Name: Ian Spray
Email: available here
Location: Cambridge, UK.
I also hold a full clean driving licence, and have my own transport.
I am a low-level programmer/manager who enjoys working at the hardware/software boundary – I can read and debug boards from circuit diagrams and explain software to hardware designers. I have over 10 years of commercial experience in first spin bringup (programming primarily in Forth, C and assembler during that time), and over 6 years experience of team leading, hiring and line management.
April 2008 – Present
ARM Ltd., Fulbourn Road, Cambridge — Principal Software Engineer
Working in the Processor Division, I have been focussed on debug trace analysis, database design in Java and Eclipse, as well as lower level code for system interfacing and team leadership.
My programming has been heavily involved with the software aspect of ARM’s CoreSight Debug & Trace IP, utilising low-level hardware interfaces, custom encoding schemes and specially designed data storage and retrieval systems exploiting RDMS features to enable off-line data mining of large result sets.
I have led multiple teams for targeted project work with multiple key cross-divisional stakeholders, and worked closely with departmental managers and project managers to specify, task, resource and deliver code on time. I have current experience of handling multiple direct reports, as well as recruiting, interviewing and coaching placement students, graduates and experienced staff in a variety of roles and have recently become an accredited internal ISO9001 auditor.
August 2007 – March 2008
MIPS Technologies, Cambridge Research Park, Waterbeach — Systems Software Engineer
My role was to maintain and develop new software support for their existing prototype test board (YAMON on the Malta system) as well as develop and test new CPU designs in conjunction with hardware developers, and provide sample code fragments for the development kit.
This entailed debugging an unproven CPU design on potentially unproven test hardware, as well as ensuring that new CPU features have an appropriate software interface and can be exploited by third party developers. Knowledge of development system internals was also essential for both pre- and post-sales support, taking a specific customer problem and either developing a fix or proposing an alternative approach in order to achieve the desired result.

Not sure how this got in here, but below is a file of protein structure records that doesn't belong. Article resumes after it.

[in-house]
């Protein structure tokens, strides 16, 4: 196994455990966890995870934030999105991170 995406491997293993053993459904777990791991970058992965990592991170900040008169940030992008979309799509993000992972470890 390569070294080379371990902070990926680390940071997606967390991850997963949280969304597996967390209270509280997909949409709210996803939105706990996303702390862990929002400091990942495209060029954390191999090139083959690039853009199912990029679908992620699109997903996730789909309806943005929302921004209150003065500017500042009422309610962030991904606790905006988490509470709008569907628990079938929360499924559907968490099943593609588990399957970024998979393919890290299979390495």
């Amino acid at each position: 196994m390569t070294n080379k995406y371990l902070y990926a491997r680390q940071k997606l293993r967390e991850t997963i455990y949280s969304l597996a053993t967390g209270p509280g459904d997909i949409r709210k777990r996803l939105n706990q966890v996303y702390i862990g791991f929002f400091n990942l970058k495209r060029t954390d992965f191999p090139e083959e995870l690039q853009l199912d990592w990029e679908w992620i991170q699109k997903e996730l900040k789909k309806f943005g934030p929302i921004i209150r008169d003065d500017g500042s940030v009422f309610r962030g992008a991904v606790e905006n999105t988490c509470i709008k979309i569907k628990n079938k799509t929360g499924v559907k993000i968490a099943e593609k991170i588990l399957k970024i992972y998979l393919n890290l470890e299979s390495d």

I have also been involved in code profiling (lmbench, oprofile) normal and customised soft core CPU designs with various benchmarking software in order to identify potential performance bottlenecks, as well as the use of EJTAG probes in order to gather information on a live system with zero impact on the running code.
Unfortunately, due to financial concerns, MIPS Inc. closed the UK office at the end of March 2008.
September 1996 – August 2007
Tadpole Computer / General Dynamics, Vision Park, Histon — Senior Software Engineer (Low-level)
I started at Tadpole Technology writing OpenBoot (in Forth and SPARC assembler) for their line of Sun compatible SPARC laptops and servers. This entailed involvement in the early stages of system design and providing early system diagnostics, as well as first run debugging with unproven hardware. I have over 10 years of realworld experience communicating with hardware designers and carrying out initial board tests, reading circuit diagrams and device datasheets as required to come up with test cases and discover potential problem areas, usually in a time-critical manner.
At the end of 2002 Tadpole Technology underwent a management buyout for the hardware division, which became Tadpole Computer Ltd. and my role was widened to include responsibility for IT, Communications and Facilities Management. I was responsible for securing public facing servers, implementing anti-virus and anti-spam measures, maintaining redundant Internet connectivity, liaising with network engineers and installers, programming the PABX, backing up core systems and providing software solutions to enable co-operative working with zero budget.
Later work gave me the opportunity to explore the NetBSD kernel and install system in detail on many architectures (macppc, mips, cobalt, sparc64, i386 and amd64) as well as being involved in procedural specification drafting to attain quality accreditation